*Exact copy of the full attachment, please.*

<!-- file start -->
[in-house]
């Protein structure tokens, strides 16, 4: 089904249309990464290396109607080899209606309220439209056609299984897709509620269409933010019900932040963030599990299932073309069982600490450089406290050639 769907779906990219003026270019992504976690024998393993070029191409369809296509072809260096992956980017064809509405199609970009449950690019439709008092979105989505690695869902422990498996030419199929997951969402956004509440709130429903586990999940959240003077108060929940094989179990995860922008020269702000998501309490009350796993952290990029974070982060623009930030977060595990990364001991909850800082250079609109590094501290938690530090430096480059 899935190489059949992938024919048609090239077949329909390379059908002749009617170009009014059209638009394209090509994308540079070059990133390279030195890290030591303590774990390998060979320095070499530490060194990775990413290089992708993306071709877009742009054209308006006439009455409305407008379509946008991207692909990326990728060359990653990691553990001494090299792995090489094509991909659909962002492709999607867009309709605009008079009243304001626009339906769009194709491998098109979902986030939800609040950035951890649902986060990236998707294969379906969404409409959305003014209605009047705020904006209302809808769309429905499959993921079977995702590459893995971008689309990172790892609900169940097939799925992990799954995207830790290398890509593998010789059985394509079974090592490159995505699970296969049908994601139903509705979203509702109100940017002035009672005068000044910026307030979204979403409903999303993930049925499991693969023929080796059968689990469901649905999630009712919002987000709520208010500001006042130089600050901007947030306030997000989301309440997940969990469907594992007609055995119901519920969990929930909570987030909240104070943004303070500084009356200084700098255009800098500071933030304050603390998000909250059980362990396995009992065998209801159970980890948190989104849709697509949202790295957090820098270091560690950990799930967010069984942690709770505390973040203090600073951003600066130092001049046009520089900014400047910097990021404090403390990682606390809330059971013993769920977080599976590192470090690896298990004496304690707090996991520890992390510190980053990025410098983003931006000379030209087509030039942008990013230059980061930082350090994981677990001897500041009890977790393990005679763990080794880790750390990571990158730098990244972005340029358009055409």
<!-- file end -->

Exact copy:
[in-house]
């Protein structure tokens, strides 16, 4: 089904249309990464290396109607080899209606309220439209056609299984897709509620269409933010019900932040963030599990299932073309069982600490450089406290050639 769907779906990219003026270019992504976690024998393993070029191409369809296509072809260096992956980017064809509405199609970009449950690019439709008092979105989505690695869902422990498996030419199929997951969402956004509440709130429903586990999940959240003077108060929940094989179990995860922008020269702000998501309490009350796993952290990029974070982060623009930030977060595990990364001991909850800082250079609109590094501290938690530090430096480059 899935190489059949992938024919048609090239077949329909390379059908002749009617170009009014059209638009394209090509994308540079070059990133390279030195890290030591303590774990390998060979320095070499530490060194990775990413290089992708993306071709877009742009054209308006006439009455409305407008379509946008991207692909990326990728060359990653990691553990001494090299792995090489094509991909659909962002492709999607867009309709605009008079009243304001626009339906769009194709491998098109979902986030939800609040950035951890649902986060990236998707294969379906969404409409959305003014209605009047705020904006209302809808769309429905499959993921079977995702590459893995971008689309990172790892609900169940097939799925992990799954995207830790290398890509593998010789059985394509079974090592490159995505699970296969049908994601139903509705979203509702109100940017002035009672005068000044910026307030979204979403409903999303993930049925499991693969023929080796059968689990469901649905999630009712919002987000709520208010500001006042130089600050901007947030306030997000989301309440997940969990469907594992007609055995119901519920969990929930909570987030909240104070943004303070500084009356200084700098255009800098500071933030304050603390998000909250059980362990396995009992065998209801159970980890948190989104849709697509949202790295957090820098270091560690950990799930967010069984942690709770505390973040203090600073951003600066130092001049046009520089900014400047910097990021404090403390990682606390809330059971013993769920977080599976590192470090690896298990004496304690707090996991520890992390510190980053990025410098983003931006000379030209087509030039942008990013230059980061930082350090994981677990001897500041009890977790393990005679763990080794880790750390990571990158730098990244972005340029358009055409």